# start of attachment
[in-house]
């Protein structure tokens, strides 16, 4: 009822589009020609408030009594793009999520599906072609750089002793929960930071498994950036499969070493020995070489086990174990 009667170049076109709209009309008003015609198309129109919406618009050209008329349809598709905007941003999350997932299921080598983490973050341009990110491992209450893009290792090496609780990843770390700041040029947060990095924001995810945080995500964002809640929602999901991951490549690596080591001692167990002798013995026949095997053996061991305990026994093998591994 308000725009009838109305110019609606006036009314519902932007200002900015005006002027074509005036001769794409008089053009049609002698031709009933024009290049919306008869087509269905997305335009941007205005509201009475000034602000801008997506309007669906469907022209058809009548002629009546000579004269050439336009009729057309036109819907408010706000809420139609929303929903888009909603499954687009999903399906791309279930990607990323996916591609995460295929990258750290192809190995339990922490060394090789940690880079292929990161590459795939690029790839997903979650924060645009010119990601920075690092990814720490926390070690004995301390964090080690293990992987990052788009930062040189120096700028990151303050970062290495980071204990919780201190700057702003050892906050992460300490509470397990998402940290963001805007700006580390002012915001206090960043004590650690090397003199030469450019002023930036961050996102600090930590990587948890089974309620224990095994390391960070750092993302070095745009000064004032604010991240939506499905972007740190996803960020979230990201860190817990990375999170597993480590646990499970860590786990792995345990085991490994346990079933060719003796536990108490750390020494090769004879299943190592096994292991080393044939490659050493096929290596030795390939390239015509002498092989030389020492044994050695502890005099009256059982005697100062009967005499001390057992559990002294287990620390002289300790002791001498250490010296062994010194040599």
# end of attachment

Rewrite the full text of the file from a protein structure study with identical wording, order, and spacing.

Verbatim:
[in-house]
């Protein structure tokens, strides 16, 4: 009822589009020609408030009594793009999520599906072609750089002793929960930071498994950036499969070493020995070489086990174990 009667170049076109709209009309008003015609198309129109919406618009050209008329349809598709905007941003999350997932299921080598983490973050341009990110491992209450893009290792090496609780990843770390700041040029947060990095924001995810945080995500964002809640929602999901991951490549690596080591001692167990002798013995026949095997053996061991305990026994093998591994 308000725009009838109305110019609606006036009314519902932007200002900015005006002027074509005036001769794409008089053009049609002698031709009933024009290049919306008869087509269905997305335009941007205005509201009475000034602000801008997506309007669906469907022209058809009548002629009546000579004269050439336009009729057309036109819907408010706000809420139609929303929903888009909603499954687009999903399906791309279930990607990323996916591609995460295929990258750290192809190995339990922490060394090789940690880079292929990161590459795939690029790839997903979650924060645009010119990601920075690092990814720490926390070690004995301390964090080690293990992987990052788009930062040189120096700028990151303050970062290495980071204990919780201190700057702003050892906050992460300490509470397990998402940290963001805007700006580390002012915001206090960043004590650690090397003199030469450019002023930036961050996102600090930590990587948890089974309620224990095994390391960070750092993302070095745009000064004032604010991240939506499905972007740190996803960020979230990201860190817990990375999170597993480590646990499970860590786990792995345990085991490994346990079933060719003796536990108490750390020494090769004879299943190592096994292991080393044939490659050493096929290596030795390939390239015509002498092989030389020492044994050695502890005099009256059982005697100062009967005499001390057992559990002294287990620390002289300790002791001498250490010296062994010194040599």